Warren Buffett was asked at his annual meeting May 1 why Berkshire Hathaway (NYSE: BRK.A) invested $300 million in 15% senior unsecured notes in Harley Davidson (NYSE: HOG) at the height of the credit crisis instead of buying the equivalent in stock. He responded that the motorcycle manufacturer wasn't going to go out of business, so he knew he'd get paid, but he had less certainty in the direction of its stock. As a result, Buffett's company will receive $45 million in interest income until February 2014. That looks pretty enticing now that the markets have come back to earth. While it's nearly impossible for regular investors to access lucrative deals such as the one above, it is possible to find preferred shares and other investments providing stable income and reasonable long-term returns.
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Long-Term Stock Returns
Vanguard founder John Bogle's book "The Little Book Of Common Sense Investing" suggests that the total return for stocks over the next 10 years will be 7%. If this is true, then Buffett's decision to take the 15% is incredibly smart despite Harley Davidson stock being up 20.2% year-to-date on top of 50.9% in 2009. While Harley's recent returns are exceptional, its long-term results are mediocre. Its 10-year average annual return is -0.2%. That won't fund much retirement. Should its stock revert to previous form, Buffett makes out like a bandit. If not, Berkshire shareholders simply earn a great rate of interest - one that's hard to come by in today's low-interest environment.
You Can Do The Same
Originally, I was going to write an article about Amerco (Nasdaq: UHAL), the parent company of U-Haul, along with other moving and storage companies. Then I came across Buffett's Harley Davidson answer. I quickly realized the real subject should be to highlight preferred share investments that make sense. One of them just happens to be Amerco, which has an 8.5% preferred stock that pays $2.13 a share annually while its five-year annual average return is just 2.3% and its current stock price sits 51% off the five-year high. Its financial future is assured, but less so is its stock price. Conservative investors should like this play.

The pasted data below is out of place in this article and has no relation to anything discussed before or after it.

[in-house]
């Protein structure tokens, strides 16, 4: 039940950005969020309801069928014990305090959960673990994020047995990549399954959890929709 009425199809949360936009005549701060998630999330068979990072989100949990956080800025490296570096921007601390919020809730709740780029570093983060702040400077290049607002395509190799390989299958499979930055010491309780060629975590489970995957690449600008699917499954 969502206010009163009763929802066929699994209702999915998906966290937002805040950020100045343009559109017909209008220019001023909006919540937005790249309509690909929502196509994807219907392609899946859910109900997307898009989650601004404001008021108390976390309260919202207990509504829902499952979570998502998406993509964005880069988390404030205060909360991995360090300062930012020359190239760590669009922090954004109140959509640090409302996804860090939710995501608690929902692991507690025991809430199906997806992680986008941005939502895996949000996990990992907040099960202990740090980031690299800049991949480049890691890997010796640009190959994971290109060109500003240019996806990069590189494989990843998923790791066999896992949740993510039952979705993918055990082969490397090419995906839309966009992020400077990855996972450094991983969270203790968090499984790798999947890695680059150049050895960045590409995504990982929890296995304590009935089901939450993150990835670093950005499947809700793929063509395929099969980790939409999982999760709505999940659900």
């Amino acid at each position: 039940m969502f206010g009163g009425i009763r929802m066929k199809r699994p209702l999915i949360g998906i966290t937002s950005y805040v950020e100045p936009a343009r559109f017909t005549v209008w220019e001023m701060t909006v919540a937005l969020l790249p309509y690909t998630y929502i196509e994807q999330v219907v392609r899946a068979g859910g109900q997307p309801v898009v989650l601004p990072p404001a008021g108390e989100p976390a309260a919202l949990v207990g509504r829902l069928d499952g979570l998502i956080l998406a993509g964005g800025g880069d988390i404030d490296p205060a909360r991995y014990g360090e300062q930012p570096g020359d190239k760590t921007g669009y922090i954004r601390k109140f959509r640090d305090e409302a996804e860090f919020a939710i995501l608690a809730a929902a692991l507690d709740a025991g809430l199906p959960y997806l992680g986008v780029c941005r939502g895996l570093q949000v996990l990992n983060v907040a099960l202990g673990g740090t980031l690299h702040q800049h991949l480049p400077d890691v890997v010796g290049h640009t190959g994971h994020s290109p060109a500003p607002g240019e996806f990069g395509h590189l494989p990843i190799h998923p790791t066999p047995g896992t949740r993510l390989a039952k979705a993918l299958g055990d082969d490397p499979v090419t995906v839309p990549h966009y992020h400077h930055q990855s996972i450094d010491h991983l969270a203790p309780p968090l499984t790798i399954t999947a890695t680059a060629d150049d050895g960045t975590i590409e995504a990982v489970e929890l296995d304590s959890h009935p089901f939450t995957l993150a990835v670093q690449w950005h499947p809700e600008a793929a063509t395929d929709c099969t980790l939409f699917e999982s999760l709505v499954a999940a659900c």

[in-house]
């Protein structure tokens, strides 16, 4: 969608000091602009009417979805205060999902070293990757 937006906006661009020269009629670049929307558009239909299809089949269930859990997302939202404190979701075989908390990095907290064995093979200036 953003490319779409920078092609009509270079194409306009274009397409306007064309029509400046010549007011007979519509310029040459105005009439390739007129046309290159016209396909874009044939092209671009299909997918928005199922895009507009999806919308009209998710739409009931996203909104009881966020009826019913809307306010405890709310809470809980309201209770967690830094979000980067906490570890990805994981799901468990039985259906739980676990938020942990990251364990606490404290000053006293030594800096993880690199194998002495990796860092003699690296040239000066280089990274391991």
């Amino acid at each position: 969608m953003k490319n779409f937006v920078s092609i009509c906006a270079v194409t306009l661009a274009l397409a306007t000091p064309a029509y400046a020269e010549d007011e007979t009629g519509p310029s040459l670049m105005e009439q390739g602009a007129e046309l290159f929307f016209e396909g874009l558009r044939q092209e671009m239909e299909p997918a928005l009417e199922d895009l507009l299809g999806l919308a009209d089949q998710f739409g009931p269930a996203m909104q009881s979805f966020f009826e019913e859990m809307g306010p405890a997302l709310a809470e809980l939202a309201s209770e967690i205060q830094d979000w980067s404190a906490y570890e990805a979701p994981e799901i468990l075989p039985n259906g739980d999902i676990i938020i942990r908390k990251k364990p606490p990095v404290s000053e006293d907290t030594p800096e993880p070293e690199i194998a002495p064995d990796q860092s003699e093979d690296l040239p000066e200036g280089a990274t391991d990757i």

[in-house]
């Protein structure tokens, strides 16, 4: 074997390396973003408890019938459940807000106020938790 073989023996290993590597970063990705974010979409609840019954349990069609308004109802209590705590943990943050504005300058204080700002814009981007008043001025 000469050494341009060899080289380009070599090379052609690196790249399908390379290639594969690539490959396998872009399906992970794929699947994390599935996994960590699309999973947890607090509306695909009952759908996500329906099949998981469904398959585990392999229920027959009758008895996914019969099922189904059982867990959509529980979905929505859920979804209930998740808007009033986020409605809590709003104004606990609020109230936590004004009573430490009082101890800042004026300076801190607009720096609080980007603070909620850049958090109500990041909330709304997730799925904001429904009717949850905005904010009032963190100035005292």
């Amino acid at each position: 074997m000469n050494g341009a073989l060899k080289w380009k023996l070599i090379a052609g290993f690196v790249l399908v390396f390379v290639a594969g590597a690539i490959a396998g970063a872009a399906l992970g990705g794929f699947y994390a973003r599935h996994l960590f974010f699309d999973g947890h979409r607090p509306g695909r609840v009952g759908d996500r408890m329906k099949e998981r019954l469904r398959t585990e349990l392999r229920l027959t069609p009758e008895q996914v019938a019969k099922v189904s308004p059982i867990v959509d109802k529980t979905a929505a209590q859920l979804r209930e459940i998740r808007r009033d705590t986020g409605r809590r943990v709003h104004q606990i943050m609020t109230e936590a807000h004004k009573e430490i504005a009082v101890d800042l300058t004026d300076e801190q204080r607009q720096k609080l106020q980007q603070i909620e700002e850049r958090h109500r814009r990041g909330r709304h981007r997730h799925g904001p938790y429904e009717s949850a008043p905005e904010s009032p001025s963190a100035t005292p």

Some Additional Options
In a recent article I wrote about Fenimore Asset Management, I highlighted property and casualty company Markel (NYSE: MKL) as one of its top holdings. Markel happens to have a 7.5% unsecured senior debenture due in 2046 but redeemable as early as August 2011. Fenimore investors are good value investors. If they like the company, you can be sure your debentures will be safe. Another option is Ameriprise Financial (NYSE: AMP), which has a 7.75% senior note that matures in 2039. I picked the financial planner back in August 2009, suggesting its stock would get back to $60 in two to three years. Nothing's changed that would alter my opinion. It's a good company, and the note is an excellent way to hedge your bet. A final alternative is to buy the PowerShares Preferred Portfolio ETF (NYSE: PGX), which tracks the Bank of America Merrill Lynch Core Fixed Rate Preferred Securities Index. It currently yields 7.2%. This might be your best bet if interest rates begin to rise and share prices begin to drop. At least then, you can leave the heavy trading to the professionals.
If you need your investment portfolio in the next five years to fund your retirement, you don't want to put a significant portion in preferred share investments because when the tide turns and prices drop, if you need to cash in some of your chips, you'll likely have less than expected. On the other hand, if you don't need the funds and can invest longer term, Warren Buffett is leading the way. (Offering both income and relative security, these uncommon shares may work for you. To learn more, see A Primer On Preferred Stocks.)
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